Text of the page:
The Health and Safety Executive (HSE) has prosecuted Premier League football club Aston Villa, after a contractor fell three metres through a roof on the training ground.
The HSE investigation found that two contractors from Mechanical Cleansing Services Ltd were working at the Bodymoor Heath complex near Sutton Coldfield, when one of them plunged three metres through a fragile roof-light.
Mechanical Cleansing Services Ltd had been contracted to drain fuel tanks on the roof during demolition of an old building on the site.
The 34-year-old worker who fell was cleaning the tanks and fell through the roof-light as he was heading towards a ladder to climb down.
An internal ladder was blocked, so Mechanical Cleansing Services’ director, Damon Roe, had decided to use a ladder against the outside front of the building to access the roof’s plant room.
However, both he and the football club failed to inform workers of the dangers or how to avoid the risk of falling through the fragile roof-lights.
The employee broke bones in the heels of his feet in the three-metre fall and was off work for more than six months.
On Tuesday (01/06/10) at Stratford Upon Avon Magistrates’ Court, Aston Villa Football Club, its contractor and Mechanical Cleansing Services’ director, Damon Roe, admitted health and safety offences.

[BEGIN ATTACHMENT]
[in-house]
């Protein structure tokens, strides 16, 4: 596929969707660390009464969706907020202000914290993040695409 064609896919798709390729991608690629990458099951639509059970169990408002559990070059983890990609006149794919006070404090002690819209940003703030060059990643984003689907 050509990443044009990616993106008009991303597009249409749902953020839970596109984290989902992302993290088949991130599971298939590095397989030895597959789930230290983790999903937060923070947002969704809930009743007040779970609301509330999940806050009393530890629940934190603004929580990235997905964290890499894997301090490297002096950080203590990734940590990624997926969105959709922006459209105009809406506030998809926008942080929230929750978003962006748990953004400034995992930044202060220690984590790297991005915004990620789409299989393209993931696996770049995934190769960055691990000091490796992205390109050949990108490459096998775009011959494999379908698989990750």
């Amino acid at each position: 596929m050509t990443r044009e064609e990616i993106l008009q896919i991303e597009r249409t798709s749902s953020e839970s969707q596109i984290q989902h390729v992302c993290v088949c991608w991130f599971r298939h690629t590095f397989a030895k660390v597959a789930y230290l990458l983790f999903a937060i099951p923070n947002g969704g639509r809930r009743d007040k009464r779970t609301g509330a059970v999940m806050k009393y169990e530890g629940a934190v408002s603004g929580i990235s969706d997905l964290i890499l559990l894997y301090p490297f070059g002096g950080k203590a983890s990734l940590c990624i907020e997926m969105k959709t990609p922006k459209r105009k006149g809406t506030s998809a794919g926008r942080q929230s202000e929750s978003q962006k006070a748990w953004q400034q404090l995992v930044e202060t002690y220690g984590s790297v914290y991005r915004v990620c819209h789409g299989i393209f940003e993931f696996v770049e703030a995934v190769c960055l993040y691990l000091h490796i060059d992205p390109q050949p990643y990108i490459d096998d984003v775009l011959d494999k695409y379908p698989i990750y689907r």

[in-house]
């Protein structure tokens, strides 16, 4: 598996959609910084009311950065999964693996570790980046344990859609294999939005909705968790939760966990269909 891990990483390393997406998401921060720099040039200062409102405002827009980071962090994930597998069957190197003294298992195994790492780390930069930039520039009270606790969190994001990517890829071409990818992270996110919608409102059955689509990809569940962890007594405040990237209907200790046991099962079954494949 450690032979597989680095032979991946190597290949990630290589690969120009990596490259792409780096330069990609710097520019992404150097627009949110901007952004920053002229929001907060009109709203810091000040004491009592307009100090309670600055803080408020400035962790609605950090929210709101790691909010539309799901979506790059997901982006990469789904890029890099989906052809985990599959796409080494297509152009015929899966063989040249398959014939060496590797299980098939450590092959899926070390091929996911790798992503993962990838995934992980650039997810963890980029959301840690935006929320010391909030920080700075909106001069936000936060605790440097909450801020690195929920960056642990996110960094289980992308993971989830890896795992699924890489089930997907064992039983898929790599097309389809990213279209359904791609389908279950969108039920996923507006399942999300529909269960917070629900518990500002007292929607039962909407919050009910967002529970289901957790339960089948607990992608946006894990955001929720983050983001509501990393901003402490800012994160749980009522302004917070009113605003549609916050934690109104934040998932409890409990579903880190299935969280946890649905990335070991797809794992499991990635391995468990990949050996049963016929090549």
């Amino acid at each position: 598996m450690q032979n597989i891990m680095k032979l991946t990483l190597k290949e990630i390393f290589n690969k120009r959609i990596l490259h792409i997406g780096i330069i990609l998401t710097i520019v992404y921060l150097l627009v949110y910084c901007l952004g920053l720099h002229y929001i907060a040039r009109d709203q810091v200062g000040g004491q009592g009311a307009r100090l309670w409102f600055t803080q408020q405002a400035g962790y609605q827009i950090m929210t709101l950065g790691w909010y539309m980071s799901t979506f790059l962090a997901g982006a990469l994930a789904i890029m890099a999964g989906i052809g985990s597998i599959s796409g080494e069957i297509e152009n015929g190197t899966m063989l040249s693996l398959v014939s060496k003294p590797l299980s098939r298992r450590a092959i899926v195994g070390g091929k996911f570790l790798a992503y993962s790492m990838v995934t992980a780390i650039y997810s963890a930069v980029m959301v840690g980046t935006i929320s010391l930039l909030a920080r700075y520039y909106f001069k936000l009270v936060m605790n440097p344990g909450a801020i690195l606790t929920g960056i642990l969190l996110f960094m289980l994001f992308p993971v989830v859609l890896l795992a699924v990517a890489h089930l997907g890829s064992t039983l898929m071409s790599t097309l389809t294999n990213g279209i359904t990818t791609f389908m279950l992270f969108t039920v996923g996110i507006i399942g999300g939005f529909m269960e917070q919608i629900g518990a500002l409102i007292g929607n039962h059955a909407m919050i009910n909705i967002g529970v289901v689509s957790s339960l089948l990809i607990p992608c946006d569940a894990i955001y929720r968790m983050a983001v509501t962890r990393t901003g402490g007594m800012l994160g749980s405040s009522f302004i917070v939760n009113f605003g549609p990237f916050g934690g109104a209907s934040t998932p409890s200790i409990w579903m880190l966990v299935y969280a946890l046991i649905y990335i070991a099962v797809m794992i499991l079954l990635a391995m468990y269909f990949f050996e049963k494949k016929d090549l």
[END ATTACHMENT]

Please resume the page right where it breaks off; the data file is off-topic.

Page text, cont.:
Aston Villa Football Club Ltd admitted breaching Regulation 9(1) of the Work at Height Regulations 2005. The club was fined £1,350 and ordered to pay £1,610 costs.
Mechanical Cleansing Services Ltd – of Aston in Birmingham – admitted breaching Regulation 3(6)(a) of the Management of Health and Safety at Work Regulations 1999. The company was fined £1,000 and ordered to pay £1,610 costs.
Damon Roe, as a director of Mechanical Cleansing Services Ltd, admitted breaching Section 37(1) of the Health & Safety at Work etc Act 1974 after failing to provide adequate information about access to the site for his workers. He was fined £1,000 and ordered to pay £1,610 costs.
After the hearing, HSE inspector Carol Southerd said:
‘Work at height can be very dangerous if not properly planned – and although the victim’s injuries were severe, they could have been much worse.
‘If the internal ladder had been used, then this incident would not have happened. A simple conversation with the club was all it would have taken to arrange for the blocked ladder to be cleared,’ said Ms Southerd.
‘When working at height, all workers must have adequate instruction, training and equipment. It is vital that risks are adequately assessed and managed before employees undertake tasks in hazardous locations.
‘There was clear failure to warn the victim or his colleague of the dangerous condition of the roof or to provide safe access to the tank,’ she added.
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